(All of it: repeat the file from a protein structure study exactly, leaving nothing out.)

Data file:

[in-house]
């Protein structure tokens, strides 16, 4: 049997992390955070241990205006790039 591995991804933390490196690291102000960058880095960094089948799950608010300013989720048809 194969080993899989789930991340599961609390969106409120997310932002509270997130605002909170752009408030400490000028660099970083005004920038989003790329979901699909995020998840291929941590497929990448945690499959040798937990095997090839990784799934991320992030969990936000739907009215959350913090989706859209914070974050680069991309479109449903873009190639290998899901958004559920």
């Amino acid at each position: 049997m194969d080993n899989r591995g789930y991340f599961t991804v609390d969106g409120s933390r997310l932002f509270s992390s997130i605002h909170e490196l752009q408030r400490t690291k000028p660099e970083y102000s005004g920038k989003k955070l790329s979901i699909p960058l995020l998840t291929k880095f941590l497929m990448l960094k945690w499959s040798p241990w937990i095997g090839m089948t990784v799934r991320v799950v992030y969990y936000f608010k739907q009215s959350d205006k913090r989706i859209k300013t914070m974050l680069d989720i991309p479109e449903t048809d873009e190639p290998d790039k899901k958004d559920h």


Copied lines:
[in-house]
């Protein structure tokens, strides 16, 4: 049997992390955070241990205006790039 591995991804933390490196690291102000960058880095960094089948799950608010300013989720048809 194969080993899989789930991340599961609390969106409120997310932002509270997130605002909170752009408030400490000028660099970083005004920038989003790329979901699909995020998840291929941590497929990448945690499959040798937990095997090839990784799934991320992030969990936000739907009215959350913090989706859209914070974050680069991309479109449903873009190639290998899901958004559920």
């Amino acid at each position: 049997m194969d080993n899989r591995g789930y991340f599961t991804v609390d969106g409120s933390r997310l932002f509270s992390s997130i605002h909170e490196l752009q408030r400490t690291k000028p660099e970083y102000s005004g920038k989003k955070l790329s979901i699909p960058l995020l998840t291929k880095f941590l497929m990448l960094k945690w499959s040798p241990w937990i095997g090839m089948t990784v799934r991320v799950v992030y969990y936000f608010k739907q009215s959350d205006k913090r989706i859209k300013t914070m974050l680069d989720i991309p479109e449903t048809d873009e190639p290998d790039k899901k958004d559920h």